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Senior Solly Mervis ‘23 tells the story of how he began racing motorcycles after the COVID pandemic.

Allison Pea, Reporter October 3, 2022

In 2020 the world shut down causing most to remain at home for months at a time with absolutely nothing to do. Some walked their dogs, some watched TV while a small few, like senior Solly Mervis ’23, were racing motorcycles.

“(During the beginning of the pandemic), my dad bought a dirt bike from a family friend. I rode it in the backyard and it turns out I was actually pretty good at it and I just started doing it,” Solly said. Solly’s dad, Josh Mervis said, “This was an accident. Solly got on (the bike), and started going fast. got off, and told us ‘I want to race!’ Neither his mom, nor I had any idea about any kind of racing, let alone motorcycle racing.”

Before the pandemic, Solly was a wrestler at Carmel high school but tore a ligament in his arm during the hybrid system at Carmel. “I tried to come back but I could not wrestle at the same ability that I used to and at that point, I started focusing more of my time on racing,” Solly said. While he rode in his backyard throughout the lockdown, Solly did not seriously begin riding until April 2021. “I began to practice at a track in Ohio and then in a flash, I was competing in my first race on July 31, 2021,” Solly said.

After Solly won his first two races, he began to race for a number of clubs. Josh said, “Currently he rides a number of race series, WERA, CCS, various flat track events, Supermoto, and some mini-moto, when time permits.” Solly has been offered several additional opportunities according to Josh, “He’s been asked (and encouraged by two professional racers) to ride the MotoAmerica Junior Cup which is the starting level of professional motorcycle road racing here in the USA. He’s been offered the opportunity to ride in the UK, as well as training in Spain. It’s shocking to us, to be truthful.”

Solly has autism and tends to struggle with social situations. “For Solly, navigating social settings where everything is verbal communication can be overwhelming. Once others realize he is not a neurotypical individual, things go much more smoothly. He is not handicapped, he is challenged and he tries hard to work with others everywhere he goes. What we hope others will learn from Solly is that judgement can be detrimental; however, those people who take the time to get to know Solly realize he’s funny, genuine, caring and intelligent. When he’s on the motorcycle no one sees his challenges, they see his hardwork and dedication and they reward him for his tireless effort. If Solly’s success riding can provide inspiration for just one young autistic person, then he’s accomplished great things! Everyone deserves the opportunity to be who they want to be,” Josh said.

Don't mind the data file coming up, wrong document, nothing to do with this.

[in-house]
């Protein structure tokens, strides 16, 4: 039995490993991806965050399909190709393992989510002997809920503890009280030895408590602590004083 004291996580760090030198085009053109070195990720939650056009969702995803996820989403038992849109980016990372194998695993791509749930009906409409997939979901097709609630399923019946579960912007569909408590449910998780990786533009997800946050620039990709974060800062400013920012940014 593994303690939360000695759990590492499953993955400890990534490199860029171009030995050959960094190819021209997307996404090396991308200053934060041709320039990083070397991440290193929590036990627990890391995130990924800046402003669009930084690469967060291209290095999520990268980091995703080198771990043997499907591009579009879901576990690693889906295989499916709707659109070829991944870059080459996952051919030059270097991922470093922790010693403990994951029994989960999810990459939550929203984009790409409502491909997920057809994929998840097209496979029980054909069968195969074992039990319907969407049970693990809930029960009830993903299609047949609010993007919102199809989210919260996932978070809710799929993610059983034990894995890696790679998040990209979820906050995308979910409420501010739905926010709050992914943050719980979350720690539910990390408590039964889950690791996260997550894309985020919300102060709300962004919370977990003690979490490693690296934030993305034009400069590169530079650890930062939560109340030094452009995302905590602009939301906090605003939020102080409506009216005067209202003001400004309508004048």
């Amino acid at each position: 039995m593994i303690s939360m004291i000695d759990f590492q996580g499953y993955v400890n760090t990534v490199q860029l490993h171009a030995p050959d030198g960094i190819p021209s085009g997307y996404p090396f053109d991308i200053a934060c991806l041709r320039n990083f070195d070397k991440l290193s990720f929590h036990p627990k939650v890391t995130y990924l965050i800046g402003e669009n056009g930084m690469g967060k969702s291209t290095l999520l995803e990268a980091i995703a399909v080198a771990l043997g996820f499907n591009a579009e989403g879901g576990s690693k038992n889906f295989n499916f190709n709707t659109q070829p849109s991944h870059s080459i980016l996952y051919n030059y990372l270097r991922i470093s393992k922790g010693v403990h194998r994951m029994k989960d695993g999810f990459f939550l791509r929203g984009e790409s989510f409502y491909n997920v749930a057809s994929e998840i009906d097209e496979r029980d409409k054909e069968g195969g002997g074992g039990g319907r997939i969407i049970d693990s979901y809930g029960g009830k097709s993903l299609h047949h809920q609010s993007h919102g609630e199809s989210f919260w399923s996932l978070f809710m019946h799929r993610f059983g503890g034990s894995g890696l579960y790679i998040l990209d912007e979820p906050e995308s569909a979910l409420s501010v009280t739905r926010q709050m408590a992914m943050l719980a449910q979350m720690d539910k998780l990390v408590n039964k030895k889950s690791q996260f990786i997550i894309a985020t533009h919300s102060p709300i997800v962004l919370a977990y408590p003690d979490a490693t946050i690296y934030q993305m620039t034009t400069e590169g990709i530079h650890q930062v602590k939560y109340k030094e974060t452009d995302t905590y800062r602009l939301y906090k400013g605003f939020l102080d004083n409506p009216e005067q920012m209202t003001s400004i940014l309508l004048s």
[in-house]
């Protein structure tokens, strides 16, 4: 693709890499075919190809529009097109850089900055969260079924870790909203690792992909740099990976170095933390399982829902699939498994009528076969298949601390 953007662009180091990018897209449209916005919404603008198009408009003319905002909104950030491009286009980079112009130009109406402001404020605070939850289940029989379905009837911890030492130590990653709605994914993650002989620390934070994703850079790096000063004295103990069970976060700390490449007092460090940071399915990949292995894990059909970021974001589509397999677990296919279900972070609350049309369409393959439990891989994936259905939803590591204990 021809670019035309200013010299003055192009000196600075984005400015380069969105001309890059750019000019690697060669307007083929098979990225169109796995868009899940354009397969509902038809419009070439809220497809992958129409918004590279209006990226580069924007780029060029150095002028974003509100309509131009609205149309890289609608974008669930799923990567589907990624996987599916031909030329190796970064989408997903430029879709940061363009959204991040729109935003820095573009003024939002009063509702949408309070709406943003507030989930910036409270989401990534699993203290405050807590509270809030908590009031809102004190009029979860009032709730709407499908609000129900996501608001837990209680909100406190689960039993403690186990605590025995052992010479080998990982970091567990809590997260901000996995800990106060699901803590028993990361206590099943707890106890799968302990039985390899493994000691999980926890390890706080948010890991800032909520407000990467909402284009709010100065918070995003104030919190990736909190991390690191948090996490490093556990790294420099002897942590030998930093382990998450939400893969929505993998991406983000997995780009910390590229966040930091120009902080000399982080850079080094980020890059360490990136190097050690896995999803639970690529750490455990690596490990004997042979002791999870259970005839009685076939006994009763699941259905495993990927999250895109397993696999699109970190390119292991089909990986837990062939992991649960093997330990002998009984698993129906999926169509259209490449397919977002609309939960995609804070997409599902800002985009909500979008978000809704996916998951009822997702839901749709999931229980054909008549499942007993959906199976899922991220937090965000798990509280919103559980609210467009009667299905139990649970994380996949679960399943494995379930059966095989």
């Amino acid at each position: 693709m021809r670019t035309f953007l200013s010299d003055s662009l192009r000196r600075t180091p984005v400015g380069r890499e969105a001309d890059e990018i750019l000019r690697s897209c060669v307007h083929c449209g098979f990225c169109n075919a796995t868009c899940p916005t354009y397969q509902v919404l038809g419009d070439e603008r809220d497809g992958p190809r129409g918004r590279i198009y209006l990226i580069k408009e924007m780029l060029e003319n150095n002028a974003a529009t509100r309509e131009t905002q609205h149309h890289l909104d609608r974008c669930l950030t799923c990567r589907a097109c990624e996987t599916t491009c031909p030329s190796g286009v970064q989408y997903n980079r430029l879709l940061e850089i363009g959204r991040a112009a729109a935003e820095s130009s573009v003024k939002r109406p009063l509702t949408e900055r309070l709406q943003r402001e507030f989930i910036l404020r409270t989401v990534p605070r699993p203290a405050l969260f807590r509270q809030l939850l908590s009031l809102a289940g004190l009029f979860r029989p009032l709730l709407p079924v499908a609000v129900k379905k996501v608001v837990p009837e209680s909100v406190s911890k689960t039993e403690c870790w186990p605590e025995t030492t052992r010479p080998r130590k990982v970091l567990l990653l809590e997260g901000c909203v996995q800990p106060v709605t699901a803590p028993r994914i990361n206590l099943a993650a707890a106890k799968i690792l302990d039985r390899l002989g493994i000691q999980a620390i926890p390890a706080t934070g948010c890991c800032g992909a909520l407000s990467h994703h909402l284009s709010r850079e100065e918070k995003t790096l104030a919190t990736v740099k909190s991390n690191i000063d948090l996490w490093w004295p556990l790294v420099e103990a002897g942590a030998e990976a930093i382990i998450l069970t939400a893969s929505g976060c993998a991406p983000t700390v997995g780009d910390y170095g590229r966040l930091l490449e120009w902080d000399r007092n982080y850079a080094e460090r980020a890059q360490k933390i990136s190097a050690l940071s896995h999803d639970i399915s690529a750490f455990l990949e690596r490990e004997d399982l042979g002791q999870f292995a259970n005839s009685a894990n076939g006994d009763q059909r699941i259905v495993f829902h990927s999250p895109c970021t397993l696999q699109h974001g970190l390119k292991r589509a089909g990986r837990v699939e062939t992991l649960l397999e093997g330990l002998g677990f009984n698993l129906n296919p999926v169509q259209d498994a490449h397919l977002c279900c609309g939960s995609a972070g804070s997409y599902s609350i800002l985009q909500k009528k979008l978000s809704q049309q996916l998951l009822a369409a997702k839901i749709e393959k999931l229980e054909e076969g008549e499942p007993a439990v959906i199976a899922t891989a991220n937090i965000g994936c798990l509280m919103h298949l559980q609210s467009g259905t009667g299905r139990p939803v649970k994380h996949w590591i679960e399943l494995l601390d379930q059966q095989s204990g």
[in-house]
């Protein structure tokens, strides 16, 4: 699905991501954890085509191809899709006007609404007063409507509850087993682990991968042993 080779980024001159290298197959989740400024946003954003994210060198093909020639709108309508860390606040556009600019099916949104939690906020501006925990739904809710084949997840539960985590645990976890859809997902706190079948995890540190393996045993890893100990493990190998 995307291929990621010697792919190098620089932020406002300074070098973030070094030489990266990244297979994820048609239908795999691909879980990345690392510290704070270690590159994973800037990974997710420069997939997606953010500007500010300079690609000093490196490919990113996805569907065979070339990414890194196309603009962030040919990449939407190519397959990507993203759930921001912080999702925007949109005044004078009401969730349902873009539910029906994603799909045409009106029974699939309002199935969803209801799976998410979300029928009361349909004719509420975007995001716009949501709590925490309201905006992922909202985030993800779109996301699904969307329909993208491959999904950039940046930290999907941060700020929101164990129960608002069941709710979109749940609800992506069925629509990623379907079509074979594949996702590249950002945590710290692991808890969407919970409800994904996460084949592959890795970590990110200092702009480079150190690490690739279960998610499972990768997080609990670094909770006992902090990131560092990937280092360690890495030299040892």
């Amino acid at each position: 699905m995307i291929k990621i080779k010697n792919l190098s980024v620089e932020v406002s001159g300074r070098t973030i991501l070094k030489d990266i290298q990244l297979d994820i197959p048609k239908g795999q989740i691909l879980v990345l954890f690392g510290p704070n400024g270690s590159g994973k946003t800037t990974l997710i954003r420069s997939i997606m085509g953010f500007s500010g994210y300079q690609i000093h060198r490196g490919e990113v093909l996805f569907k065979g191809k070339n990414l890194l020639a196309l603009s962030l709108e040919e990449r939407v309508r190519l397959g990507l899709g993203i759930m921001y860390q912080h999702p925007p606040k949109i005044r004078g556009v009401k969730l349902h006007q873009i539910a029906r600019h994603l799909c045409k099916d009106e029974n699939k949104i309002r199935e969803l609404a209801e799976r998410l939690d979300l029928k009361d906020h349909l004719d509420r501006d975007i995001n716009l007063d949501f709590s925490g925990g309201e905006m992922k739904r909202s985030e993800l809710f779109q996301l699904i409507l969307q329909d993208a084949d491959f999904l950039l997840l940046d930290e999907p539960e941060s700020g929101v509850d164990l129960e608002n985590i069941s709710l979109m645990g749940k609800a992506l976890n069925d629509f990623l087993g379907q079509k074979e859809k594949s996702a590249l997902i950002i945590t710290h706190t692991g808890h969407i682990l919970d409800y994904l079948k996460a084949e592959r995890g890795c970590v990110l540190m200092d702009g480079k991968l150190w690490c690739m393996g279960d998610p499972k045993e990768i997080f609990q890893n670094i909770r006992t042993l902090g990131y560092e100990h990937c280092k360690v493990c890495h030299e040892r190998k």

Solly elaborated, saying, “I think that racing has been pretty good (for me) because I’ve learned how to deal with new people. You have to be able to talk to people in order to get sponsors.”

Solly addressed the assumption regarding the danger of the sport, saying, “There are a lot of misconceptions about how dangerous motorcycles are and the type of racing I do. A lot of people believe that what I am doing is more dangerous than Moto-Cross (another branch of motorcycle sports) because I am going at faster speeds but Moto-Cross has much more contact than what I do.”

Solly’s parents said that while the idea of him getting hurt is scary, they continue to support it because it’s his passion. Josh said, “As a parent, you try to put your child in the best position to be safe, get them the best safety gear, provide them with the best coaching and training and you have to let them chase their dreams. I am scared constantly when he’s on the bike. I never ever relax until the bike is back in the pits but if your child finds meaning and self-expression in an activity, we feel you need to help them.”

While it may look dangerous to the outside viewer, Solly said that “it is not as scary as one might think. The scary part for me is cornering, which is where you try to get through a corner going as fast and as safe as possible but the straight part of the track isn’t very scary for me. (When I am racing), it’s not about being scared or really anything other than me focusing on how I can be the best that I can be.”

Solly has received numerous offers to quit school and race professionally but wants to continue his education and become a mechanical engineer when he is older. As far as his racing future is concerned, he eventually wants to race internationally and his parents have echoed their support. Josh said, “If he wants to chase racing, as long as he keeps his education up, we are happy to do all we can to support him. Where does this all go? Again, that’s up to his work ethic, his talent, and a bit of luck.”

Solly’s journey from wrestler to motorcycle racer has been an extraordinary feat that he says he could not have achieved without perseverance. “Without the ligament tear, I would have never started racing. I was able to persevere, bear down and discover something I really love and have fun doing.”

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